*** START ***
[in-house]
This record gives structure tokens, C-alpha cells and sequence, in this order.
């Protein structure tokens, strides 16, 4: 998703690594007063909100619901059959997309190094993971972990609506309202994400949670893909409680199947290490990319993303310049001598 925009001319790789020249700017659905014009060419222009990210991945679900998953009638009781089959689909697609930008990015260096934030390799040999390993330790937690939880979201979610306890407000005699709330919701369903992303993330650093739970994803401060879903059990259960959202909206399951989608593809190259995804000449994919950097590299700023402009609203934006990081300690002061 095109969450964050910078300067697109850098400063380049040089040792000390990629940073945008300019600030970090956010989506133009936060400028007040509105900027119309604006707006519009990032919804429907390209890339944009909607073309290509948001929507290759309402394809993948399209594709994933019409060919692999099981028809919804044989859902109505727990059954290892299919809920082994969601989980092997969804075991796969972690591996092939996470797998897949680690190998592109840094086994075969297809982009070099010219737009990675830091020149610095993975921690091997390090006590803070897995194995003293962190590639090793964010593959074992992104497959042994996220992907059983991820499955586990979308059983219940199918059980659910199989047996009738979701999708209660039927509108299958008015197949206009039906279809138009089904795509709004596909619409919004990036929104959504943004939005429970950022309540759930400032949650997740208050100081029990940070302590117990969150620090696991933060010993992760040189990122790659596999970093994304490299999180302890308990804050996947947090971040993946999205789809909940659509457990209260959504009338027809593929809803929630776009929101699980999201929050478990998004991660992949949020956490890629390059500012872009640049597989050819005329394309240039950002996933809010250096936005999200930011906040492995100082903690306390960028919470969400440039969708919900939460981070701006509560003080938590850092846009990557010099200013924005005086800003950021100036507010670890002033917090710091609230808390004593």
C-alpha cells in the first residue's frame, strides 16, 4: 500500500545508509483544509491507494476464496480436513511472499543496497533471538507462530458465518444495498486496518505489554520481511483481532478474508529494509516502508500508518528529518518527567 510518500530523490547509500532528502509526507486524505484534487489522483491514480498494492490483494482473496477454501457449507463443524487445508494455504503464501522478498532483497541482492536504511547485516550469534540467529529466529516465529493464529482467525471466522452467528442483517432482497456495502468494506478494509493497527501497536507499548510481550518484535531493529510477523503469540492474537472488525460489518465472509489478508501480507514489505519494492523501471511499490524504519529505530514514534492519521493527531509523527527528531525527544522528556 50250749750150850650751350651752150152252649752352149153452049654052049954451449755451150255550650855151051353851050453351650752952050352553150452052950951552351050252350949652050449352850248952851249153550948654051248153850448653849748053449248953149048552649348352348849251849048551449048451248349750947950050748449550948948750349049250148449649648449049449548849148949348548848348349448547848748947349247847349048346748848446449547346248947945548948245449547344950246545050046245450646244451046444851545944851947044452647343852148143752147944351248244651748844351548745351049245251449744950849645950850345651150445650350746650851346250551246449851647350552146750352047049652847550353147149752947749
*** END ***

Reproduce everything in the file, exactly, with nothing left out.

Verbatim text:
[in-house]
This record gives structure tokens, C-alpha cells and sequence, in this order.
């Protein structure tokens, strides 16, 4: 998703690594007063909100619901059959997309190094993971972990609506309202994400949670893909409680199947290490990319993303310049001598 925009001319790789020249700017659905014009060419222009990210991945679900998953009638009781089959689909697609930008990015260096934030390799040999390993330790937690939880979201979610306890407000005699709330919701369903992303993330650093739970994803401060879903059990259960959202909206399951989608593809190259995804000449994919950097590299700023402009609203934006990081300690002061 095109969450964050910078300067697109850098400063380049040089040792000390990629940073945008300019600030970090956010989506133009936060400028007040509105900027119309604006707006519009990032919804429907390209890339944009909607073309290509948001929507290759309402394809993948399209594709994933019409060919692999099981028809919804044989859902109505727990059954290892299919809920082994969601989980092997969804075991796969972690591996092939996470797998897949680690190998592109840094086994075969297809982009070099010219737009990675830091020149610095993975921690091997390090006590803070897995194995003293962190590639090793964010593959074992992104497959042994996220992907059983991820499955586990979308059983219940199918059980659910199989047996009738979701999708209660039927509108299958008015197949206009039906279809138009089904795509709004596909619409919004990036929104959504943004939005429970950022309540759930400032949650997740208050100081029990940070302590117990969150620090696991933060010993992760040189990122790659596999970093994304490299999180302890308990804050996947947090971040993946999205789809909940659509457990209260959504009338027809593929809803929630776009929101699980999201929050478990998004991660992949949020956490890629390059500012872009640049597989050819005329394309240039950002996933809010250096936005999200930011906040492995100082903690306390960028919470969400440039969708919900939460981070701006509560003080938590850092846009990557010099200013924005005086800003950021100036507010670890002033917090710091609230808390004593």
C-alpha cells in the first residue's frame, strides 16, 4: 500500500545508509483544509491507494476464496480436513511472499543496497533471538507462530458465518444495498486496518505489554520481511483481532478474508529494509516502508500508518528529518518527567 510518500530523490547509500532528502509526507486524505484534487489522483491514480498494492490483494482473496477454501457449507463443524487445508494455504503464501522478498532483497541482492536504511547485516550469534540467529529466529516465529493464529482467525471466522452467528442483517432482497456495502468494506478494509493497527501497536507499548510481550518484535531493529510477523503469540492474537472488525460489518465472509489478508501480507514489505519494492523501471511499490524504519529505530514514534492519521493527531509523527527528531525527544522528556 50250749750150850650751350651752150152252649752352149153452049654052049954451449755451150255550650855151051353851050453351650752952050352553150452052950951552351050252350949652050449352850248952851249153550948654051248153850448653849748053449248953149048552649348352348849251849048551449048451248349750947950050748449550948948750349049250148449649648449049449548849148949348548848348349448547848748947349247847349048346748848446449547346248947945548948245449547344950246545050046245450646244451046444851545944851947044452647343852148143752147944351248244651748844351548745351049245251449744950849645950850345651150445650350746650851346250551246449851647350552146750352047049652847550353147149752947749